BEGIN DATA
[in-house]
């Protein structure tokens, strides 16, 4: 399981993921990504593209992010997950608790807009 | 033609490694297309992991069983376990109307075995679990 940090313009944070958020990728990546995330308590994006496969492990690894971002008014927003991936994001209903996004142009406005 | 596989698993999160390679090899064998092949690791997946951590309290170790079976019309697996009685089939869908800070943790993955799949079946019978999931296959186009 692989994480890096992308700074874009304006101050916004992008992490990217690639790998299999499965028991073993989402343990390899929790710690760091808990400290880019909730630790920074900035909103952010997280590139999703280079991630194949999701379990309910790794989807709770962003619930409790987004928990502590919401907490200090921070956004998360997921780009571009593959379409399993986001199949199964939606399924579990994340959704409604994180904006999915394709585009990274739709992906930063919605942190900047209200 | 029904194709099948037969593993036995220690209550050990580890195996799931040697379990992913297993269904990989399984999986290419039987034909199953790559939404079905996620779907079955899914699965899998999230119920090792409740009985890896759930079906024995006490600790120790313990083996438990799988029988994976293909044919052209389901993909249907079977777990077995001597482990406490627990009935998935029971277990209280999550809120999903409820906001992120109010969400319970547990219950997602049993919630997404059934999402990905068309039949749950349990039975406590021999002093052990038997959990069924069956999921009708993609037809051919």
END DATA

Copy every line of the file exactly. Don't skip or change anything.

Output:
[in-house]
């Protein structure tokens, strides 16, 4: 399981993921990504593209992010997950608790807009 | 033609490694297309992991069983376990109307075995679990 940090313009944070958020990728990546995330308590994006496969492990690894971002008014927003991936994001209903996004142009406005 | 596989698993999160390679090899064998092949690791997946951590309290170790079976019309697996009685089939869908800070943790993955799949079946019978999931296959186009 692989994480890096992308700074874009304006101050916004992008992490990217690639790998299999499965028991073993989402343990390899929790710690760091808990400290880019909730630790920074900035909103952010997280590139999703280079991630194949999701379990309910790794989807709770962003619930409790987004928990502590919401907490200090921070956004998360997921780009571009593959379409399993986001199949199964939606399924579990994340959704409604994180904006999915394709585009990274739709992906930063919605942190900047209200 | 029904194709099948037969593993036995220690209550050990580890195996799931040697379990992913297993269904990989399984999986290419039987034909199953790559939404079905996620779907079955899914699965899998999230119920090792409740009985890896759930079906024995006490600790120790313990083996438990799988029988994976293909044919052209389901993909249907079977777990077995001597482990406490627990009935998935029971277990209280999550809120999903409820906001992120109010969400319970547990219950997602049993919630997404059934999402990905068309039949749950349990039975406590021999002093052990038997959990069924069956999921009708993609037809051919």